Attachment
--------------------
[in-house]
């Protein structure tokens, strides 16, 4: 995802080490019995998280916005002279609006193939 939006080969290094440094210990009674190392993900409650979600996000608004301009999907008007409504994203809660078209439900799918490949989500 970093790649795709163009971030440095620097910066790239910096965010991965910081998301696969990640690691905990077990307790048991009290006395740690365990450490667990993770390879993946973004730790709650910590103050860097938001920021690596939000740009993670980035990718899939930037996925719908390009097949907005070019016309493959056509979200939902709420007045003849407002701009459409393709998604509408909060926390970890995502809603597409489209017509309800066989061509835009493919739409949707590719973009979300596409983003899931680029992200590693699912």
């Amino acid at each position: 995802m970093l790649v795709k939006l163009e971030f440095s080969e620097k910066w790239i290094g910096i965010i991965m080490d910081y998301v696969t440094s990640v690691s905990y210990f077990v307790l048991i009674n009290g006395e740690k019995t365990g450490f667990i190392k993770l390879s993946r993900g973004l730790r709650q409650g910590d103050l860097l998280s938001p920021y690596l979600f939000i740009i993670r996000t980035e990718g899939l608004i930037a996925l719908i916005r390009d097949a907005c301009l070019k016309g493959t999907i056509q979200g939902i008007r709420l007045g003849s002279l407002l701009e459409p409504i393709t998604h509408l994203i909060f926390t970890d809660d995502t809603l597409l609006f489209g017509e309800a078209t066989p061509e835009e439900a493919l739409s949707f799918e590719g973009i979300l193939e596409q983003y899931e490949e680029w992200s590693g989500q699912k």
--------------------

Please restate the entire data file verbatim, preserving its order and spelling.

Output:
[in-house]
């Protein structure tokens, strides 16, 4: 995802080490019995998280916005002279609006193939 939006080969290094440094210990009674190392993900409650979600996000608004301009999907008007409504994203809660078209439900799918490949989500 970093790649795709163009971030440095620097910066790239910096965010991965910081998301696969990640690691905990077990307790048991009290006395740690365990450490667990993770390879993946973004730790709650910590103050860097938001920021690596939000740009993670980035990718899939930037996925719908390009097949907005070019016309493959056509979200939902709420007045003849407002701009459409393709998604509408909060926390970890995502809603597409489209017509309800066989061509835009493919739409949707590719973009979300596409983003899931680029992200590693699912």
């Amino acid at each position: 995802m970093l790649v795709k939006l163009e971030f440095s080969e620097k910066w790239i290094g910096i965010i991965m080490d910081y998301v696969t440094s990640v690691s905990y210990f077990v307790l048991i009674n009290g006395e740690k019995t365990g450490f667990i190392k993770l390879s993946r993900g973004l730790r709650q409650g910590d103050l860097l998280s938001p920021y690596l979600f939000i740009i993670r996000t980035e990718g899939l608004i930037a996925l719908i916005r390009d097949a907005c301009l070019k016309g493959t999907i056509q979200g939902i008007r709420l007045g003849s002279l407002l701009e459409p409504i393709t998604h509408l994203i909060f926390t970890d809660d995502t809603l597409l609006f489209g017509e309800a078209t066989p061509e835009e439900a493919l739409s949707f799918e590719g973009i979300l193939e596409q983003y899931e490949e680029w992200s590693g989500q699912k």